Dispatches from the 148 by Fred Ryan
Dispatches from the 148 by Fred Ryan
With at minimum six parties powering (sometimes sputtering) through the federal campaign just passed, voters had a near-full slate of proposals to choose from. Not full; nearly full. Canada had no Bernie Sanders—nor any Trump either— even the NDP with its innovative record, or the Greens’ wisely generous proposals, and the new PPC on the Right, offering a tight-fisted menu, and even with the Bloc back in the game – plenty of voices, plenty of bases covered, and yet the solutions proposed by all of the parties are the old ones, slightly tweaked, pumped up or
budget-slimmed … but hardly novel.
Election after election the same old sore spots cry out for good governance. Where were any new directions or new solutions to these old problems?
No lack of issues: climate upheaval, environment, oceans, our national debt and our extractive economy’s woes, for starters. Add the high cost of living, shortage
of housing, cost of higher education (and prescriptions), plus infrastructure investment, including tele-communications. Despite all the noise and accusations, almost every party agreed on the basic issues with the argument focused on degree or speed or time-frame and, sometimes, cost. It was pretty well what we heard in the last election (apart from cannabis). And the election before that.
We haven’t, in our wisdom, exhausted the possibilities. For example, there’s
a novel, get-the-job-done approach in the big question of switching everything to digital. It’s interesting that for internet and cell-phone coverage all parties proposed up-grades, extensions, price-protection, and so on, in this national switch to things digital. Their differences were in details.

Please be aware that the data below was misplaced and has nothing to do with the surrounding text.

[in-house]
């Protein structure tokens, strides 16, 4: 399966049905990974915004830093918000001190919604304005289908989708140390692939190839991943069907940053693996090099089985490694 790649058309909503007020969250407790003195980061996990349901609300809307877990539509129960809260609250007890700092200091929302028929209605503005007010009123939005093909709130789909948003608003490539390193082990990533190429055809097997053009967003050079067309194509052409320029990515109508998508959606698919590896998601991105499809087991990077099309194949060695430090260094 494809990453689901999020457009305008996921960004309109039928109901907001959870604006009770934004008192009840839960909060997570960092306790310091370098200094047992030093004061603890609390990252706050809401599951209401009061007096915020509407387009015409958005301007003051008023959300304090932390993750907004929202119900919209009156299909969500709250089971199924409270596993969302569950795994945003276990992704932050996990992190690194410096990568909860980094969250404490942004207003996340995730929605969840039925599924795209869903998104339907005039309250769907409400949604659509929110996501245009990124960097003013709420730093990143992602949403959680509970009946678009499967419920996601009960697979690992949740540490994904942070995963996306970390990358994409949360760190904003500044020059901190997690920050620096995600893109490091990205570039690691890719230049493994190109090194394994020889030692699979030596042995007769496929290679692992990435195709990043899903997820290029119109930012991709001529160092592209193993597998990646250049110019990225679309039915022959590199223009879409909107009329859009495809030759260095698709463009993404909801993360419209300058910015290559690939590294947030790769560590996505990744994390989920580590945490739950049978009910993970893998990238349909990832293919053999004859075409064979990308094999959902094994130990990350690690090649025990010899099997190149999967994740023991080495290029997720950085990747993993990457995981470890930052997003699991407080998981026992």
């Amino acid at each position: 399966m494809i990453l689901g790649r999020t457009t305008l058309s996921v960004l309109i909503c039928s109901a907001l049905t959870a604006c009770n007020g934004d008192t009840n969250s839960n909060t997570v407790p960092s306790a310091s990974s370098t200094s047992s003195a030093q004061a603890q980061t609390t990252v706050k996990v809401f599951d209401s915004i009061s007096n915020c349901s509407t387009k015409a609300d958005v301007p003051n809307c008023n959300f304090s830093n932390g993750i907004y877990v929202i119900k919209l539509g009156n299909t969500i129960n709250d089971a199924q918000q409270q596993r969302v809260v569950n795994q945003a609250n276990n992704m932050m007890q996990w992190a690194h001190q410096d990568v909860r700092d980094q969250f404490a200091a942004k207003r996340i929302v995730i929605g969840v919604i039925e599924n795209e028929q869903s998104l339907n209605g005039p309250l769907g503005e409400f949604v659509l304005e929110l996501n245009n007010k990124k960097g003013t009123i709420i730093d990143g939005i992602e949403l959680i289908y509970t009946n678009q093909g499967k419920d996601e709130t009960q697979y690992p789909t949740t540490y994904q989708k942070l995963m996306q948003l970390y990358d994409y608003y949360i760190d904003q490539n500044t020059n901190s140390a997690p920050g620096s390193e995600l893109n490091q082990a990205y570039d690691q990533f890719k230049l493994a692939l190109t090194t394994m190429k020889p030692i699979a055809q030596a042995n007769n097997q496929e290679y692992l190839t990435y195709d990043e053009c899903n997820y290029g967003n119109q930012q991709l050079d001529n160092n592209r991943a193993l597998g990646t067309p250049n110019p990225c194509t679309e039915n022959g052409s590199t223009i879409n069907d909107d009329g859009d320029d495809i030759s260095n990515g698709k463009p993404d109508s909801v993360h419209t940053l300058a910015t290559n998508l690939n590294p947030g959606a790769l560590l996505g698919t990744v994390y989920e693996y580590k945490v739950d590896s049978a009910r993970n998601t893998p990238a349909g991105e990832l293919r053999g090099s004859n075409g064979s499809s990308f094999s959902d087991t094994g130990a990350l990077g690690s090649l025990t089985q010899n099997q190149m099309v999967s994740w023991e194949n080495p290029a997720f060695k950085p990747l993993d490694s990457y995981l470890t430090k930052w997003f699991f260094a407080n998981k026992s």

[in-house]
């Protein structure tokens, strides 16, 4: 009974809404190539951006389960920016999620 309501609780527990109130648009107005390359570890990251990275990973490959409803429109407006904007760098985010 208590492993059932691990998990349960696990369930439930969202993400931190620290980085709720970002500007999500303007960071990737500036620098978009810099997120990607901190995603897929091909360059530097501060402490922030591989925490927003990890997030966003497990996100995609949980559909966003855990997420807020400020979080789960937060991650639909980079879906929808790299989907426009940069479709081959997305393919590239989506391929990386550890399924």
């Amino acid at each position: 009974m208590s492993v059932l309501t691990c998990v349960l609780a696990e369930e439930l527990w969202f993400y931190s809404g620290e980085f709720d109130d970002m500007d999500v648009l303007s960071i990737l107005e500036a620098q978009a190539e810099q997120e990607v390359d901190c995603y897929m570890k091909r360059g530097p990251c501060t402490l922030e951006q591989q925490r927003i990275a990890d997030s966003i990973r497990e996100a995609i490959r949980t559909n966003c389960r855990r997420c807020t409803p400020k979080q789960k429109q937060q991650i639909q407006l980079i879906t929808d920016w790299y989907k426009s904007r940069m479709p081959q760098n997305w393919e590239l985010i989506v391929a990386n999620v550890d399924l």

Our last two governments, provincial and federal, have wanted as much business and communications switched to a digital format as is possible. No parties opposed this, except in details. We all seem to support this … fad. Our personal, social, business, and governmental business should be done via cell phones, e-mail, and, especially, social media. International diplomacy is carried out on Twitter.
This is not the argument. Digital, fine – but better service has been the priority for years! Every governing party has promised better cell phone service and coverage, andbetter internet connectivity. This is not a new idea, but a government priority for years, Conservative or Liberal, and it has received millions of public money as ‘financial persuasion’ – and yet coverage is still a problem, still insufficient, still needing even more money.
Yes, we’re a massive country, rough, uneven terrain, small population, many tiny towns … these difficulties are challenges, but surely, after so much money, so many years? Have any political parties looked outside any box with this problem? So here’s a good example of why radical or innovative ideas are worth a look – the cautious proposals have failed. Digital connectivity may be a cash-cow for
certain interests, but there’s a radical idea that no one has even explored.
Why shouldn’t our government take over the corporations that are delivering our telecommunications services so poorly and at such high costs to us? Nationalize
the internet giants, more-or-less as China has done. Communications is a national necessity, a public good. Why should that be handed over to profit-driven companies – which, after all these years, have not delivered.
Think of Hydro-Quebec, delivering the most reliable power on the continent at the most reasonable prices. Let’s make Hydro-Quebec a verb: “we want to Hydro-Quebec the electronic highway”. We did it with electricity, a massive challenge and a world-recognized success. Today we have another crying need: cell phone and
internet service everywhere, at reasonable prices.
Sure, this novel idea (and it’s not novel at all) is a sacrilege within our Religion of the Market … corporate interests will tell us it can’t be done, or will be super-expensive, or will lead to Nazi-Stalinist authoritarianism. And how will they tell everyone? By email? On Google? Not everyone.
Haven’t we had our fill of passive listening? Haven’t we had enough elections fought on the same problems, every time? Time to consider a few new, even radical, ideas?